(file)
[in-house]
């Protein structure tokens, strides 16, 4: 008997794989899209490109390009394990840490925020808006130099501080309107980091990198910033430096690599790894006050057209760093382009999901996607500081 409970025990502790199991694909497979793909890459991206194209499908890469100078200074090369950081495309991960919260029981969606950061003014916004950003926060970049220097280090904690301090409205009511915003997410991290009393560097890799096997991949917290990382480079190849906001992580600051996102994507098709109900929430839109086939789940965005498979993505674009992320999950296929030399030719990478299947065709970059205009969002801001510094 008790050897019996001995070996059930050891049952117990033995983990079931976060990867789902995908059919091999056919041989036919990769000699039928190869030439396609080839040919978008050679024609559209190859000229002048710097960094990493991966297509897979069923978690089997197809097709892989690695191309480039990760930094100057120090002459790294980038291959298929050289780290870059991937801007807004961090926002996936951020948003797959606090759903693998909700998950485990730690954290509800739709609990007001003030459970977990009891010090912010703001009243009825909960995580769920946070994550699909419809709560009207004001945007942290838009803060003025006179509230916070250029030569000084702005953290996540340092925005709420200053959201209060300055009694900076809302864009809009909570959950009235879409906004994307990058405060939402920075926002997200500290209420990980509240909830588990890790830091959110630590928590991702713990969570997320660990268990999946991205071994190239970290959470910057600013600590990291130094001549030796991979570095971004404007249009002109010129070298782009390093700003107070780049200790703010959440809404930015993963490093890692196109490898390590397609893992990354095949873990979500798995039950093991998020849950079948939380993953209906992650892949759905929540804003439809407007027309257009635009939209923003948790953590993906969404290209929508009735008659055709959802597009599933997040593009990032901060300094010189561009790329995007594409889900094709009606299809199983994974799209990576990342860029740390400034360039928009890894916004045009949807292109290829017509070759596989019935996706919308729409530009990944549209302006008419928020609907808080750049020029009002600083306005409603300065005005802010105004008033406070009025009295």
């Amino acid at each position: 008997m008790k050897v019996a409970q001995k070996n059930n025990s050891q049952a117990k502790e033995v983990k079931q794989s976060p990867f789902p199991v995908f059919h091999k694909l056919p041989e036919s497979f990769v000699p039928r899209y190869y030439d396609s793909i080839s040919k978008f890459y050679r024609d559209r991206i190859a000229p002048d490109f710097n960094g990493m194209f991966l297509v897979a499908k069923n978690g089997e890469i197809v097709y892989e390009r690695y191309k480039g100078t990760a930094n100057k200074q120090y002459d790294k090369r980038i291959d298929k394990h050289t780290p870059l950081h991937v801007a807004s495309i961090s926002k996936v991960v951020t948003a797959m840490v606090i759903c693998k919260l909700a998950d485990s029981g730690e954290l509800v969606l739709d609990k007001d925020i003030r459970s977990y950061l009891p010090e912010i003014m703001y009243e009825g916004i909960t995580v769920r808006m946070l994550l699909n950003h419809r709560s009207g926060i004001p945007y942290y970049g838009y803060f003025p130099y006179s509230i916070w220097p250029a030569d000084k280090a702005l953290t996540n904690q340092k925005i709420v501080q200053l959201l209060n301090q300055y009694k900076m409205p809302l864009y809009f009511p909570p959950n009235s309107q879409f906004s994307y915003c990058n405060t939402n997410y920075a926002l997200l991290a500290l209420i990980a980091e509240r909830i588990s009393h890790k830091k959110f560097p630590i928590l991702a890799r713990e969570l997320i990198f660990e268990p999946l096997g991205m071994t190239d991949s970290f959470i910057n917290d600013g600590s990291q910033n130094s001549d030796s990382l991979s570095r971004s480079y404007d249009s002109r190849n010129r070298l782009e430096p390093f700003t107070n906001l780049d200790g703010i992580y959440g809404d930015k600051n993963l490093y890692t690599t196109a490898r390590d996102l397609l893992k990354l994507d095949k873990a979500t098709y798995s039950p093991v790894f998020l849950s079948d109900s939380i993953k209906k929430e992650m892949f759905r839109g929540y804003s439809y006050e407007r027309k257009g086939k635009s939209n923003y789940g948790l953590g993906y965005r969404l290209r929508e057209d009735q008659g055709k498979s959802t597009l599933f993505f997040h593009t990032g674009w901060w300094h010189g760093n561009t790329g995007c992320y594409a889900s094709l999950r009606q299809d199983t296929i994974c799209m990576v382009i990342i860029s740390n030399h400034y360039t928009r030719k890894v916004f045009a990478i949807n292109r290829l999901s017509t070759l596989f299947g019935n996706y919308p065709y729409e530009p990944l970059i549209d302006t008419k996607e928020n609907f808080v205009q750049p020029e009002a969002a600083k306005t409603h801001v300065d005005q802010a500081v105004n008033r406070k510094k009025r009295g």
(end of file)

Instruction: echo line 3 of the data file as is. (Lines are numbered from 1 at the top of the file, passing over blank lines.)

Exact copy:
């Amino acid at each position: 008997m008790k050897v019996a409970q001995k070996n059930n025990s050891q049952a117990k502790e033995v983990k079931q794989s976060p990867f789902p199991v995908f059919h091999k694909l056919p041989e036919s497979f990769v000699p039928r899209y190869y030439d396609s793909i080839s040919k978008f890459y050679r024609d559209r991206i190859a000229p002048d490109f710097n960094g990493m194209f991966l297509v897979a499908k069923n978690g089997e890469i197809v097709y892989e390009r690695y191309k480039g100078t990760a930094n100057k200074q120090y002459d790294k090369r980038i291959d298929k394990h050289t780290p870059l950081h991937v801007a807004s495309i961090s926002k996936v991960v951020t948003a797959m840490v606090i759903c693998k919260l909700a998950d485990s029981g730690e954290l509800v969606l739709d609990k007001d925020i003030r459970s977990y950061l009891p010090e912010i003014m703001y009243e009825g916004i909960t995580v769920r808006m946070l994550l699909n950003h419809r709560s009207g926060i004001p945007y942290y970049g838009y803060f003025p130099y006179s509230i916070w220097p250029a030569d000084k280090a702005l953290t996540n904690q340092k925005i709420v501080q200053l959201l209060n301090q300055y009694k900076m409205p809302l864009y809009f009511p909570p959950n009235s309107q879409f906004s994307y915003c990058n405060t939402n997410y920075a926002l997200l991290a500290l209420i990980a980091e509240r909830i588990s009393h890790k830091k959110f560097p630590i928590l991702a890799r713990e969570l997320i990198f660990e268990p999946l096997g991205m071994t190239d991949s970290f959470i910057n917290d600013g600590s990291q910033n130094s001549d030796s990382l991979s570095r971004s480079y404007d249009s002109r190849n010129r070298l782009e430096p390093f700003t107070n906001l780049d200790g703010i992580y959440g809404d930015k600051n993963l490093y890692t690599t196109a490898r390590d996102l397609l893992k990354l994507d095949k873990a979500t098709y798995s039950p093991v790894f998020l849950s079948d109900s939380i993953k209906k929430e992650m892949f759905r839109g929540y804003s439809y006050e407007r027309k257009g086939k635009s939209n923003y789940g948790l953590g993906y965005r969404l290209r929508e057209d009735q008659g055709k498979s959802t597009l599933f993505f997040h593009t990032g674009w901060w300094h010189g760093n561009t790329g995007c992320y594409a889900s094709l999950r009606q299809d199983t296929i994974c799209m990576v382009i990342i860029s740390n030399h400034y360039t928009r030719k890894v916004f045009a990478i949807n292109r290829l999901s017509t070759l596989f299947g019935n996706y919308p065709y729409e530009p990944l970059i549209d302006t008419k996607e928020n609907f808080v205009q750049p020029e009002a969002a600083k306005t409603h801001v300065d005005q802010a500081v105004n008033r406070k510094k009025r009295g």